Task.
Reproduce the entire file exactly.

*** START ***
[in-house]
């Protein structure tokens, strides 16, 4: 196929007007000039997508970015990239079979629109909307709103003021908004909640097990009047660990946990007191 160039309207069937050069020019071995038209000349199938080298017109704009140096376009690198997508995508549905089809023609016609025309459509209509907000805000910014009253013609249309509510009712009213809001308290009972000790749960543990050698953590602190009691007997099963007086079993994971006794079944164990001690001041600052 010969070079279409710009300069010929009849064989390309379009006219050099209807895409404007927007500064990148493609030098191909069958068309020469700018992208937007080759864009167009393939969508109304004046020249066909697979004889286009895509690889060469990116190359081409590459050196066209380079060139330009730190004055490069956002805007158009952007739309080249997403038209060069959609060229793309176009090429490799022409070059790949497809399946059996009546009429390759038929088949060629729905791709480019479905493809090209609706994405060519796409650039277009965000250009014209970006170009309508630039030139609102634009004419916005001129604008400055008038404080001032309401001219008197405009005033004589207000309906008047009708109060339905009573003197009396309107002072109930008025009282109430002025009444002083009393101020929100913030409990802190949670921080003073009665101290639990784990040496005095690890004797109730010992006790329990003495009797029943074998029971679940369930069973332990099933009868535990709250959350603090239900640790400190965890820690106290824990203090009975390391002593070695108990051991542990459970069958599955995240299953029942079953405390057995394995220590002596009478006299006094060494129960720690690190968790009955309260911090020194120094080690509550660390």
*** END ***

[in-house]
């Protein structure tokens, strides 16, 4: 196929007007000039997508970015990239079979629109909307709103003021908004909640097990009047660990946990007191 160039309207069937050069020019071995038209000349199938080298017109704009140096376009690198997508995508549905089809023609016609025309459509209509907000805000910014009253013609249309509510009712009213809001308290009972000790749960543990050698953590602190009691007997099963007086079993994971006794079944164990001690001041600052 010969070079279409710009300069010929009849064989390309379009006219050099209807895409404007927007500064990148493609030098191909069958068309020469700018992208937007080759864009167009393939969508109304004046020249066909697979004889286009895509690889060469990116190359081409590459050196066209380079060139330009730190004055490069956002805007158009952007739309080249997403038209060069959609060229793309176009090429490799022409070059790949497809399946059996009546009429390759038929088949060629729905791709480019479905493809090209609706994405060519796409650039277009965000250009014209970006170009309508630039030139609102634009004419916005001129604008400055008038404080001032309401001219008197405009005033004589207000309906008047009708109060339905009573003197009396309107002072109930008025009282109430002025009444002083009393101020929100913030409990802190949670921080003073009665101290639990784990040496005095690890004797109730010992006790329990003495009797029943074998029971679940369930069973332990099933009868535990709250959350603090239900640790400190965890820690106290824990203090009975390391002593070695108990051991542990459970069958599955995240299953029942079953405390057995394995220590002596009478006299006094060494129960720690690190968790009955309260911090020194120094080690509550660390």